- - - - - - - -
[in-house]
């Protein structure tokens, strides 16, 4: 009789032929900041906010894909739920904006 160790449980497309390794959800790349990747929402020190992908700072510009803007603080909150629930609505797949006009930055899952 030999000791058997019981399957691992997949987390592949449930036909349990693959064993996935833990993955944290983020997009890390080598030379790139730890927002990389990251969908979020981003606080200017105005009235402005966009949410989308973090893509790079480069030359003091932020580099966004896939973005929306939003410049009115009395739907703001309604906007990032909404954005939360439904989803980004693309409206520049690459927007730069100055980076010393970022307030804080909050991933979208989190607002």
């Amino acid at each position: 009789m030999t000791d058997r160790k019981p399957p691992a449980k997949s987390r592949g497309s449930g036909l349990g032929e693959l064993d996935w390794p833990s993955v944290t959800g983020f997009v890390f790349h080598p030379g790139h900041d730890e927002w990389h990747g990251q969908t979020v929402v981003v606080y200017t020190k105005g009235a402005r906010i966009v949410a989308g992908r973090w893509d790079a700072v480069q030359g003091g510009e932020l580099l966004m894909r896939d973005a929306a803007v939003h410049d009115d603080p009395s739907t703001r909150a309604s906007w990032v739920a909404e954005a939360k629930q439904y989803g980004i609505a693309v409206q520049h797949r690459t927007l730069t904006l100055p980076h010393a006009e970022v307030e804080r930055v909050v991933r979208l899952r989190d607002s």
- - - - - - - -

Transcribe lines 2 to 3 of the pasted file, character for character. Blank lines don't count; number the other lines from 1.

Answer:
């Protein structure tokens, strides 16, 4: 009789032929900041906010894909739920904006 160790449980497309390794959800790349990747929402020190992908700072510009803007603080909150629930609505797949006009930055899952 030999000791058997019981399957691992997949987390592949449930036909349990693959064993996935833990993955944290983020997009890390080598030379790139730890927002990389990251969908979020981003606080200017105005009235402005966009949410989308973090893509790079480069030359003091932020580099966004896939973005929306939003410049009115009395739907703001309604906007990032909404954005939360439904989803980004693309409206520049690459927007730069100055980076010393970022307030804080909050991933979208989190607002």
């Amino acid at each position: 009789m030999t000791d058997r160790k019981p399957p691992a449980k997949s987390r592949g497309s449930g036909l349990g032929e693959l064993d996935w390794p833990s993955v944290t959800g983020f997009v890390f790349h080598p030379g790139h900041d730890e927002w990389h990747g990251q969908t979020v929402v981003v606080y200017t020190k105005g009235a402005r906010i966009v949410a989308g992908r973090w893509d790079a700072v480069q030359g003091g510009e932020l580099l966004m894909r896939d973005a929306a803007v939003h410049d009115d603080p009395s739907t703001r909150a309604s906007w990032v739920a909404e954005a939360k629930q439904y989803g980004i609505a693309v409206q520049h797949r690459t927007l730069t904006l100055p980076h010393a006009e970022v307030e804080r930055v909050v991933r979208l899952r989190d607002s």